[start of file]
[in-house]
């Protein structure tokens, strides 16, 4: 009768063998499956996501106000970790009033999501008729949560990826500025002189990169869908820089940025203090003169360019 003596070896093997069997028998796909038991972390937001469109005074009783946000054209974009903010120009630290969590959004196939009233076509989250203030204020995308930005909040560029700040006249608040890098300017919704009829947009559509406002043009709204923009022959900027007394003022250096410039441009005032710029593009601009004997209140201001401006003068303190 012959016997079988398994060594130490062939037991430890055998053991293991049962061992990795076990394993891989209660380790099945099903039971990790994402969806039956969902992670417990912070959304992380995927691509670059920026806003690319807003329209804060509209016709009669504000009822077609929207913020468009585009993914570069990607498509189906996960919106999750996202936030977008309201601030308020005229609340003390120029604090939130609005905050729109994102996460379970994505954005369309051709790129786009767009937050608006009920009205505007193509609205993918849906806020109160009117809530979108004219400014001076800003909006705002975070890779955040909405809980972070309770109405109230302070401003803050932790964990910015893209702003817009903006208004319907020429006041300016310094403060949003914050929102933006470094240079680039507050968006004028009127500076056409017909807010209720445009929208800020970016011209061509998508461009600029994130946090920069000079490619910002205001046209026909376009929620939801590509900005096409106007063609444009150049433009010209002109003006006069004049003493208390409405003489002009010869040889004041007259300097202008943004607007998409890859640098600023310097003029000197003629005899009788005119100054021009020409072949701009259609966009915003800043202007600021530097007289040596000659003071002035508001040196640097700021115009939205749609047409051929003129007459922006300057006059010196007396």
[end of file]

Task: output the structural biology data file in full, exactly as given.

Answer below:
[in-house]
């Protein structure tokens, strides 16, 4: 009768063998499956996501106000970790009033999501008729949560990826500025002189990169869908820089940025203090003169360019 003596070896093997069997028998796909038991972390937001469109005074009783946000054209974009903010120009630290969590959004196939009233076509989250203030204020995308930005909040560029700040006249608040890098300017919704009829947009559509406002043009709204923009022959900027007394003022250096410039441009005032710029593009601009004997209140201001401006003068303190 012959016997079988398994060594130490062939037991430890055998053991293991049962061992990795076990394993891989209660380790099945099903039971990790994402969806039956969902992670417990912070959304992380995927691509670059920026806003690319807003329209804060509209016709009669504000009822077609929207913020468009585009993914570069990607498509189906996960919106999750996202936030977008309201601030308020005229609340003390120029604090939130609005905050729109994102996460379970994505954005369309051709790129786009767009937050608006009920009205505007193509609205993918849906806020109160009117809530979108004219400014001076800003909006705002975070890779955040909405809980972070309770109405109230302070401003803050932790964990910015893209702003817009903006208004319907020429006041300016310094403060949003914050929102933006470094240079680039507050968006004028009127500076056409017909807010209720445009929208800020970016011209061509998508461009600029994130946090920069000079490619910002205001046209026909376009929620939801590509900005096409106007063609444009150049433009010209002109003006006069004049003493208390409405003489002009010869040889004041007259300097202008943004607007998409890859640098600023310097003029000197003629005899009788005119100054021009020409072949701009259609966009915003800043202007600021530097007289040596000659003071002035508001040196640097700021115009939205749609047409051929003129007459922006300057006059010196007396």